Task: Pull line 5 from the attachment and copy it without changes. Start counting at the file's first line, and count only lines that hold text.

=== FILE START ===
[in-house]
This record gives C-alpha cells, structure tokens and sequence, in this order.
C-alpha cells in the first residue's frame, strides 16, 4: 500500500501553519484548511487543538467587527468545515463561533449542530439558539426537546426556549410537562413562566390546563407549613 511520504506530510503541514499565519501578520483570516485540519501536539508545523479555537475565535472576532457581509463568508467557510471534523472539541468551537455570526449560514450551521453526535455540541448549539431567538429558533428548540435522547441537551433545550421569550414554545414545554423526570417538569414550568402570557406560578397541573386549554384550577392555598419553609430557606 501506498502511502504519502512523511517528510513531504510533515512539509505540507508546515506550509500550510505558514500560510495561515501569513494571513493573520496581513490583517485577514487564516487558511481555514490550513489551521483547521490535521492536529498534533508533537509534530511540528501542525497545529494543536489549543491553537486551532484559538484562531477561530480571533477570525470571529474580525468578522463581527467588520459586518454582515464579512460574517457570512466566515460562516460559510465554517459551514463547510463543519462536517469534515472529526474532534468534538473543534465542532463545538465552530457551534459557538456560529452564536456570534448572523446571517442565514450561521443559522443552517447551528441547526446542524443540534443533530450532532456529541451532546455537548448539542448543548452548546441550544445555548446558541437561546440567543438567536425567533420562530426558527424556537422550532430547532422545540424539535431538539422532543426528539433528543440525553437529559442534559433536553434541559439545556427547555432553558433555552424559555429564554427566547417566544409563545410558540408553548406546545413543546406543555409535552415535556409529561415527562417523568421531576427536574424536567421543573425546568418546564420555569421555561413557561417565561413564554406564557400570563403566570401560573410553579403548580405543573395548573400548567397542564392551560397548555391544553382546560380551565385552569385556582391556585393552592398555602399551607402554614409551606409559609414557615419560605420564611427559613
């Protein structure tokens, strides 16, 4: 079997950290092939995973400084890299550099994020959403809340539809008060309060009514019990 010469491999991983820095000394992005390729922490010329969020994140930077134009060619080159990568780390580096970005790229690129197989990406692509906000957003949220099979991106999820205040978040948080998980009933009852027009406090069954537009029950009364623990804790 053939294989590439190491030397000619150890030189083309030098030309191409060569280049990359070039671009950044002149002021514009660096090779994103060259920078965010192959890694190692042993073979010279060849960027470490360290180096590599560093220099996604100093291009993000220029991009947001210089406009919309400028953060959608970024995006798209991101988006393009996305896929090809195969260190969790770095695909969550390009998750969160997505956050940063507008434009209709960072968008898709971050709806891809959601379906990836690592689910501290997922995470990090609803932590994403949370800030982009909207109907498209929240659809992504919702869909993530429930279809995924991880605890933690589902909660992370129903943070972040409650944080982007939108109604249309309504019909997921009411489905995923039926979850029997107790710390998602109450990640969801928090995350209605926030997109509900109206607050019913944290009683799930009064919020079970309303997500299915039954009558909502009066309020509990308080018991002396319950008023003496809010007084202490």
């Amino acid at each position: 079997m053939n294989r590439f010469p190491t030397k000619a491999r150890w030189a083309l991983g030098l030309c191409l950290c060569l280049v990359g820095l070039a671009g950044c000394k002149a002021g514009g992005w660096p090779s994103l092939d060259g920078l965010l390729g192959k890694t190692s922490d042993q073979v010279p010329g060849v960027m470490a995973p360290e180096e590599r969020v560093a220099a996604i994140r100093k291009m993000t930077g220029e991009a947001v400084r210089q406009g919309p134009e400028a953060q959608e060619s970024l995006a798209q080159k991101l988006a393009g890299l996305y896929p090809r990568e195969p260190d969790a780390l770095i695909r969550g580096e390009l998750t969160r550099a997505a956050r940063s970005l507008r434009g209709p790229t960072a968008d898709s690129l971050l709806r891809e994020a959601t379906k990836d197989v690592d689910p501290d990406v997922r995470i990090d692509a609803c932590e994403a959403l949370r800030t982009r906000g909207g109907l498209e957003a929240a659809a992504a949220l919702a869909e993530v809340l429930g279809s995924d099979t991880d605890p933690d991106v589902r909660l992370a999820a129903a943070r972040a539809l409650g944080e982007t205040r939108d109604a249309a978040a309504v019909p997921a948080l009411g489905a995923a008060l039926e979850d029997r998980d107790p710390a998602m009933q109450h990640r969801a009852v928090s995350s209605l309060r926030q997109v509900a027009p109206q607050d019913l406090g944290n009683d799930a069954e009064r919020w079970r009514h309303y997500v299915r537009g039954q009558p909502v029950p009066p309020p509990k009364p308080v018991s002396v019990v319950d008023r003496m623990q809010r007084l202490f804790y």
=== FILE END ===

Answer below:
């Amino acid at each position: 079997m053939n294989r590439f010469p190491t030397k000619a491999r150890w030189a083309l991983g030098l030309c191409l950290c060569l280049v990359g820095l070039a671009g950044c000394k002149a002021g514009g992005w660096p090779s994103l092939d060259g920078l965010l390729g192959k890694t190692s922490d042993q073979v010279p010329g060849v960027m470490a995973p360290e180096e590599r969020v560093a220099a996604i994140r100093k291009m993000t930077g220029e991009a947001v400084r210089q406009g919309p134009e400028a953060q959608e060619s970024l995006a798209q080159k991101l988006a393009g890299l996305y896929p090809r990568e195969p260190d969790a780390l770095i695909r969550g580096e390009l998750t969160r550099a997505a956050r940063s970005l507008r434009g209709p790229t960072a968008d898709s690129l971050l709806r891809e994020a959601t379906k990836d197989v690592d689910p501290d990406v997922r995470i990090d692509a609803c932590e994403a959403l949370r800030t982009r906000g909207g109907l498209e957003a929240a659809a992504a949220l919702a869909e993530v809340l429930g279809s995924d099979t991880d605890p933690d991106v589902r909660l992370a999820a129903a943070r972040a539809l409650g944080e982007t205040r939108d109604a249309a978040a309504v019909p997921a948080l009411g489905a995923a008060l039926e979850d029997r998980d107790p710390a998602m009933q109450h990640r969801a009852v928090s995350s209605l309060r926030q997109v509900a027009p109206q607050d019913l406090g944290n009683d799930a069954e009064r919020w079970r009514h309303y997500v299915r537009g039954q009558p909502v029950p009066p309020p509990k009364p308080v018991s002396v019990v319950d008023r003496m623990q809010r007084l202490f804790y």